After leaving Margaret all of her jewelry, she promised the Hassad Institute 25 British pounds per year. And then she directed her remains to be left under the care of Dr. Linda Hazzard. When she was done, Arthur signed off on the letter without knowing it, Claire had just created a new will. The sisters were then loaded onto a steamboat that would take them across Puget Sound. Ship Captain Nels Christensen saw both women during the journey.


He recalled that the girls were at best 50 or 60 pounds. Neither could stand. It was troubling, to say the least.


Vanessa is going to take over and the psychology here and throughout the episode. Please note, Vanessa is not a licensed psychologist or psychiatrist, but she has done a lot of research for this show.


Thanks, Greg. Despite Captain Christensen's obvious concern for the Williamson sisters, he did nothing to intervene. Nor did he question why the women were so thin. This phenomenon in which witnesses look on while others are victimized is known as the bystander effect. According to social psychologist Dr Rachel Manning. There's a negative correlation between the number of witnesses at a crime scene and the likelihood that any of those bystanders will speak up. Essentially in the presence of many people, individuals are more likely to assume that others will intervene, shifting the responsibility to those around them rather than taking action themselves.


In the case of Claire and Dora Williamson, Captain. Christensen undoubtedly believed that if something were horribly wrong with the sisters, another person with them, the lawyer, the paramedics or their own doctor would have said something, but they didn't.


And so with no protest or resistance from any of the many bystanders on the boat, Linda and the starving sisters made the two hour voyage to Olalla.


At the time, Olalla was a sparsely populated village, and the locals gave Linda a wide berth. They'd seen her skeletal patients walking the paths and word quickly spread that strange things were afoot on her property, which they dubbed starvation heights.


When the Williamson sisters finally got to the property, they were disappointed in the extreme instead of the luxurious retreat they'd imagined. They found a collection of rough cabins with no electricity or running water surrounded by forest.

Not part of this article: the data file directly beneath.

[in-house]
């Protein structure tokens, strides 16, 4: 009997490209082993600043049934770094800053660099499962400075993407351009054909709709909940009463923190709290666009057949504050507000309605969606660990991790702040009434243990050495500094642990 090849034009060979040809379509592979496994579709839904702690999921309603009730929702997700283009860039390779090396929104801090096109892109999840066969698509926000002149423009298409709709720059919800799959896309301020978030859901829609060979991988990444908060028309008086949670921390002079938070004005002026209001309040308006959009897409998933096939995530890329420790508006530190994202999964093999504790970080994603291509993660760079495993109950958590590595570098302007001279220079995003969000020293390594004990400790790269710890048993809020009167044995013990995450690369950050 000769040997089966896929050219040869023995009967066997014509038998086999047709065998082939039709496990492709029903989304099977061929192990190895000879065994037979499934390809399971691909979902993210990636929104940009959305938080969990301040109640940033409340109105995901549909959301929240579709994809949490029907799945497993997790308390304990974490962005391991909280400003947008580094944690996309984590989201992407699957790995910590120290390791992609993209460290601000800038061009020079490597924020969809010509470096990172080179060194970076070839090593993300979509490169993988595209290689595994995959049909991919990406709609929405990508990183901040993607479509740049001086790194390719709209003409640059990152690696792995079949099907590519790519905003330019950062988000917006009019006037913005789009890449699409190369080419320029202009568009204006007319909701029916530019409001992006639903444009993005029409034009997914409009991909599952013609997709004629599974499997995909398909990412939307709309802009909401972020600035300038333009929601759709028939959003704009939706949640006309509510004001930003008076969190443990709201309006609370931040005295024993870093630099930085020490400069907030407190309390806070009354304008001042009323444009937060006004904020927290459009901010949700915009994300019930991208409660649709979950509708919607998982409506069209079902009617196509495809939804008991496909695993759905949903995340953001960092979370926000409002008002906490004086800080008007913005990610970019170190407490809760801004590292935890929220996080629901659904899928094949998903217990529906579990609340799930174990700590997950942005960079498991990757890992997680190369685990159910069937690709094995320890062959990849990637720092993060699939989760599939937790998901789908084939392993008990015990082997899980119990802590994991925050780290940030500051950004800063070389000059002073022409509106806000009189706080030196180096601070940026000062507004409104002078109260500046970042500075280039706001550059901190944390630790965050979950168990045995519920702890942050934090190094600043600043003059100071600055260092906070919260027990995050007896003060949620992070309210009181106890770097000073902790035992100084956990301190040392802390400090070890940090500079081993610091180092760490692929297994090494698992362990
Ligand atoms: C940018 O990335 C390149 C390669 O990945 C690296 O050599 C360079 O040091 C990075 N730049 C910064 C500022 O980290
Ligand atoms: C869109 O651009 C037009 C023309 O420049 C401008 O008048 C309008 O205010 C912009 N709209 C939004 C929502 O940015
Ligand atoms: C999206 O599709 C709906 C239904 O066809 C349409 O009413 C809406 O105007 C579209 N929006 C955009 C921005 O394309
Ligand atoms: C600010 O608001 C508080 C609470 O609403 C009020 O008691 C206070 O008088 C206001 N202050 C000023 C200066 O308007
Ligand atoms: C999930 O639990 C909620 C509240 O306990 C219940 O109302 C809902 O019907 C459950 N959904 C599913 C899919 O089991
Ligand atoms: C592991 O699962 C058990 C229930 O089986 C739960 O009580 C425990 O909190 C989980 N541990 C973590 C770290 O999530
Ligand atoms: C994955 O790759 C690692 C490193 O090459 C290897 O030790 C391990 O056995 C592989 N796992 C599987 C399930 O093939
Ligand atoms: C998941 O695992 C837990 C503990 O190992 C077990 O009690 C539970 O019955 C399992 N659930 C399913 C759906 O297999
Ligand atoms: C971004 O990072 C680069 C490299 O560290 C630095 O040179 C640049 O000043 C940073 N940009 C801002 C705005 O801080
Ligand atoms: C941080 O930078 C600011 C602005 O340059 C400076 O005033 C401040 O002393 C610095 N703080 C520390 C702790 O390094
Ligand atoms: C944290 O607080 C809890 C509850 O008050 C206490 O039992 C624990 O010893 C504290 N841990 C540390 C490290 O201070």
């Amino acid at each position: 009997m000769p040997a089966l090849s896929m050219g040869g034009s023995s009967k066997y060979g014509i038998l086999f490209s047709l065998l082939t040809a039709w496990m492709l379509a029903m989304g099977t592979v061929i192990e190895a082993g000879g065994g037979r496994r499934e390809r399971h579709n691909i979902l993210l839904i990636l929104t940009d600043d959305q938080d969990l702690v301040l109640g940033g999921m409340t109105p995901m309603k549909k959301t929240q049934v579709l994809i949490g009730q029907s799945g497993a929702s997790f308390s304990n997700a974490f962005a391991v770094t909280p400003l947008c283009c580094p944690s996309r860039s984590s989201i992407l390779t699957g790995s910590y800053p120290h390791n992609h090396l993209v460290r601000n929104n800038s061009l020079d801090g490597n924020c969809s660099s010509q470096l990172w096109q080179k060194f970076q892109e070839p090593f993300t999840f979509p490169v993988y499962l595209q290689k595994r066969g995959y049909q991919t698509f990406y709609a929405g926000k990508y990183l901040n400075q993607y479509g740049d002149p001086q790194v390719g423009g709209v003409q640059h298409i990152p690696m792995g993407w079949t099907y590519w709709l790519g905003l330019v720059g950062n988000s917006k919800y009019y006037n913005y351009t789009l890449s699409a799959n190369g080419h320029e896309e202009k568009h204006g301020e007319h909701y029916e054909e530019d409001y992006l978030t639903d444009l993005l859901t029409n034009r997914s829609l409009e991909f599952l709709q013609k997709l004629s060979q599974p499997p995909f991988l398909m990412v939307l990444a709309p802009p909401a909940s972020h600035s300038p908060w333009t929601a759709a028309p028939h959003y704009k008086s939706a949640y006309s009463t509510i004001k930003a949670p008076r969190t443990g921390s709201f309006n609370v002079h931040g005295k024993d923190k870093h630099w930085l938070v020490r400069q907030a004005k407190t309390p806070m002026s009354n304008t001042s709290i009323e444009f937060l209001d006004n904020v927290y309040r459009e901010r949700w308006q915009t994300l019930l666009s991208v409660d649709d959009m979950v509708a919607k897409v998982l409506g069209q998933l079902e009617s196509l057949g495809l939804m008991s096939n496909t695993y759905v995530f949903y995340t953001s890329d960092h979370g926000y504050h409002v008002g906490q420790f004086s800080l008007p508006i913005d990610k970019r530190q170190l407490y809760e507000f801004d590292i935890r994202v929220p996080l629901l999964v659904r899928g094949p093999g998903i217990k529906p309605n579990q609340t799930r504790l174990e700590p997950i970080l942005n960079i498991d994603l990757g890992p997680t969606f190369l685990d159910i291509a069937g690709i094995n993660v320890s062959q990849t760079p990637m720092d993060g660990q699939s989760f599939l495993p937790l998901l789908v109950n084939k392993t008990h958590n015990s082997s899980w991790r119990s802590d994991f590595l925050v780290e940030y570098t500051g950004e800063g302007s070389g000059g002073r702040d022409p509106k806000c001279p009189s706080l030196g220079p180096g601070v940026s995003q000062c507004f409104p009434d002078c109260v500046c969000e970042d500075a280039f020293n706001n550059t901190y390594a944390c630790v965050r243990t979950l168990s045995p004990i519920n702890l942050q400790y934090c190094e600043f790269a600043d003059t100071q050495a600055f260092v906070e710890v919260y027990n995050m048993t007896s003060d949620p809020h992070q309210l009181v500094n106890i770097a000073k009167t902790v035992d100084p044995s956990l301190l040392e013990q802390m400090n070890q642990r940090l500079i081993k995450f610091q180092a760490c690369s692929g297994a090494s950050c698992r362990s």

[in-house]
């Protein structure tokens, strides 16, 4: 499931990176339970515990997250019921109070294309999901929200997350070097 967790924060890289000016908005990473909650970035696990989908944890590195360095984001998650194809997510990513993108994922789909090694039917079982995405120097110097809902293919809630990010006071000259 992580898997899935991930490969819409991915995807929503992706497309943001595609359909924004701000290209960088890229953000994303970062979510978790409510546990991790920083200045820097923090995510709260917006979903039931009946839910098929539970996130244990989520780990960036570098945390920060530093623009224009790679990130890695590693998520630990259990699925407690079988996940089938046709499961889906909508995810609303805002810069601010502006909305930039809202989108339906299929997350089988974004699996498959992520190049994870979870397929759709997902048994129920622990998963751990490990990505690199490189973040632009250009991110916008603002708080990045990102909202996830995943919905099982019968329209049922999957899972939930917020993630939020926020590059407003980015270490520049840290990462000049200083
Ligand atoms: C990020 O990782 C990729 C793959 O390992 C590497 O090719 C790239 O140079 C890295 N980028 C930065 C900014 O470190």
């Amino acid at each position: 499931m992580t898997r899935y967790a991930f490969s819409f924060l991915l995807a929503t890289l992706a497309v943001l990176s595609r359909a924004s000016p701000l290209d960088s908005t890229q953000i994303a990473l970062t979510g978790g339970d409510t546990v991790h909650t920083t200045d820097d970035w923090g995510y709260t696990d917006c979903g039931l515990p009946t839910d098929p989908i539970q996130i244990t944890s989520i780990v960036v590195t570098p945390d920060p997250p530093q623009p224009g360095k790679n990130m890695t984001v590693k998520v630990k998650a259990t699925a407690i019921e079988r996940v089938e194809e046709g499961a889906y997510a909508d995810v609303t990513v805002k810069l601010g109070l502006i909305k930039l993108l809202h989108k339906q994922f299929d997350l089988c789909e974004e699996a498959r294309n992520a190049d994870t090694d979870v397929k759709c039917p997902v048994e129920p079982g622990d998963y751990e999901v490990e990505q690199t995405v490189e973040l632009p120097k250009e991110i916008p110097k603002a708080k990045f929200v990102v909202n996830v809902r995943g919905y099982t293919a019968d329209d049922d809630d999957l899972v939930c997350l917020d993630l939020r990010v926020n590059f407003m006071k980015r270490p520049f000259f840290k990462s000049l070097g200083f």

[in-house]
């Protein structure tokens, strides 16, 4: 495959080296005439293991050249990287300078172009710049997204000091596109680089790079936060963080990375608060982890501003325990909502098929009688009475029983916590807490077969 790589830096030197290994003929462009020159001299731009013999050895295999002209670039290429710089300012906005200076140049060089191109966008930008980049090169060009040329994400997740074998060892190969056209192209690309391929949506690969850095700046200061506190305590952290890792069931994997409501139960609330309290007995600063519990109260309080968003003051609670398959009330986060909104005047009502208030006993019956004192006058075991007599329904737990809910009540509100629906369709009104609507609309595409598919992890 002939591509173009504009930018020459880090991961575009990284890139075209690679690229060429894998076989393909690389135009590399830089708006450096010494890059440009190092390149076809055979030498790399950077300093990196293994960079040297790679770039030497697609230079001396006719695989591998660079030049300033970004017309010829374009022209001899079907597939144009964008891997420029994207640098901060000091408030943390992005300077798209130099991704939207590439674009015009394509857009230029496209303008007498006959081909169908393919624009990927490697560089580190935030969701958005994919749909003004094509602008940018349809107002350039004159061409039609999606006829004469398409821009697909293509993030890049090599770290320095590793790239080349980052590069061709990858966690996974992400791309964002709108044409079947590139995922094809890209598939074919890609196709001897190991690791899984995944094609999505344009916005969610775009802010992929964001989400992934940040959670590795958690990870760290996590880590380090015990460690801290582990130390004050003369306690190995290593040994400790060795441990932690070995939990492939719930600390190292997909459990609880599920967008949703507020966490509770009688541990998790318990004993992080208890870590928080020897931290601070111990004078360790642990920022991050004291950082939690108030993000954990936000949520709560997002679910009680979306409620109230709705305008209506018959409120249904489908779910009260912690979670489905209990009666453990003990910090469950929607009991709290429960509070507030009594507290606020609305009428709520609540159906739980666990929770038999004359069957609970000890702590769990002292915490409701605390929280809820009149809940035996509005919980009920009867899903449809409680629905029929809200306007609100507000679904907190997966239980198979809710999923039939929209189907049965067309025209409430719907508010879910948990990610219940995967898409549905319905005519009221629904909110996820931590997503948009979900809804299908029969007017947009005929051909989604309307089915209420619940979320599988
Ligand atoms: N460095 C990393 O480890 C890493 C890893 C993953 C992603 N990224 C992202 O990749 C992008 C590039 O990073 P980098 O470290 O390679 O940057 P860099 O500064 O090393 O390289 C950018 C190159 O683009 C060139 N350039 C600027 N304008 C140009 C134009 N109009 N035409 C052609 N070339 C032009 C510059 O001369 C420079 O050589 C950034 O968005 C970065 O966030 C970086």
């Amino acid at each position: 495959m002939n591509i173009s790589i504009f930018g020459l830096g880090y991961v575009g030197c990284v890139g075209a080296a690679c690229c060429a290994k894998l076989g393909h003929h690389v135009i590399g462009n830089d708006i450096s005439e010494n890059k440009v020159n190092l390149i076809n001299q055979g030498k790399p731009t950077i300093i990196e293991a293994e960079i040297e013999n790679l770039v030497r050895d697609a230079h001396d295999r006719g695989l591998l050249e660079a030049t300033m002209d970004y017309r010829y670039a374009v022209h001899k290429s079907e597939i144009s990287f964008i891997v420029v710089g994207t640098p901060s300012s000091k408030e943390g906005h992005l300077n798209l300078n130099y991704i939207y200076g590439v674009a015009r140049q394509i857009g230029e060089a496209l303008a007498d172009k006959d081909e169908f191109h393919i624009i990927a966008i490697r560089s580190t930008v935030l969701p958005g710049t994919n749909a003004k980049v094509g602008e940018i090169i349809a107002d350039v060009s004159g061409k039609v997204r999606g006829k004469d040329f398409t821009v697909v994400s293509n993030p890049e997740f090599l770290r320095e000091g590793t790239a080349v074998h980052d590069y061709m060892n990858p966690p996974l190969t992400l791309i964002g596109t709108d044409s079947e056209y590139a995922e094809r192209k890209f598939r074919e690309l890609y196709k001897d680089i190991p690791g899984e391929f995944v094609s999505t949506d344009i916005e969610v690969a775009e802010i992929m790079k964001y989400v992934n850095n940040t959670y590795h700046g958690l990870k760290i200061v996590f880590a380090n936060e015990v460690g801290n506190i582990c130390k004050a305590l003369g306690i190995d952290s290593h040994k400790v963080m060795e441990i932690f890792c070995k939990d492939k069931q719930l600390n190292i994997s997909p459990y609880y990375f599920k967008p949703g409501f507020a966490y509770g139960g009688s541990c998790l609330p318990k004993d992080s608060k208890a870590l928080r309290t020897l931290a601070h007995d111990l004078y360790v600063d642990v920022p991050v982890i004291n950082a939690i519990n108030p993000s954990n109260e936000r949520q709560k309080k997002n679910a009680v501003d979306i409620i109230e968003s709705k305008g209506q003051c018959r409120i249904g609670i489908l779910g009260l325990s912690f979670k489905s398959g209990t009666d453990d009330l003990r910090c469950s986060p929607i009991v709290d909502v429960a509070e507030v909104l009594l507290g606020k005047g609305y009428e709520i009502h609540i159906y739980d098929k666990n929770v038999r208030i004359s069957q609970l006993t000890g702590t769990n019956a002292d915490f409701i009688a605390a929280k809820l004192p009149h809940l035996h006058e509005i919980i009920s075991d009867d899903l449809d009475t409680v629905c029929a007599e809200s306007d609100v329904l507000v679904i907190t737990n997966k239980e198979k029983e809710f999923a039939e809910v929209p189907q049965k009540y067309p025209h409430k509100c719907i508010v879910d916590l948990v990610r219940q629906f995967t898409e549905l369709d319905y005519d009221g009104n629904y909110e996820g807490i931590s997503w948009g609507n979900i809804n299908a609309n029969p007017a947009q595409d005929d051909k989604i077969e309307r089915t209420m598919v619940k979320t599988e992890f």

The only finished portion of the facility was Linda's house, where she lived with her husband, Sam. Linda told the sisters that they were to stay in the attic.


33 year old Claire had her own small, bare room, while 37 year old Dora was ordered to sleep outdoors. Her bed was on a landing, separated from Claire's room by a wooden screen.


Linda claimed that sleeping outside would help to take advantage of the fresh Washington air. But the lows in Olalla were near freezing, and Dora had lost nearly all of her body fat.


That first night, she shivered in the frigid air, her blanket barely protecting her from the cold.


The very next morning, as soon as the sisters woke up, Sam Hazzard offered to help them write letters to their loved ones. At the time, Dora was feeling too delirious to speak properly. Clare, however, agreed, appreciating the seemingly kind gesture, Sam told her that he would type the letter.


As Clare dictated to him, Clare barely managed to speak, only muttering vague sentiments about how happy she was to finally be in Olalla. Then her strength was gone and she needed to rest once more. Sam, meanwhile, kept typing and typing. Then he had her sign the letter. Unbeknownst to Clara, instead of sending well wishes to her family, she had just signed away a portion of her wealth.


It was only the first of many financial documents that Sam and Linda forged, ultimately granting the hazards access to the sisters many assets. But their manipulation didn't stop there. As soon as Linda had the sisters isolated from the outside world, she went to work on isolating them from each other.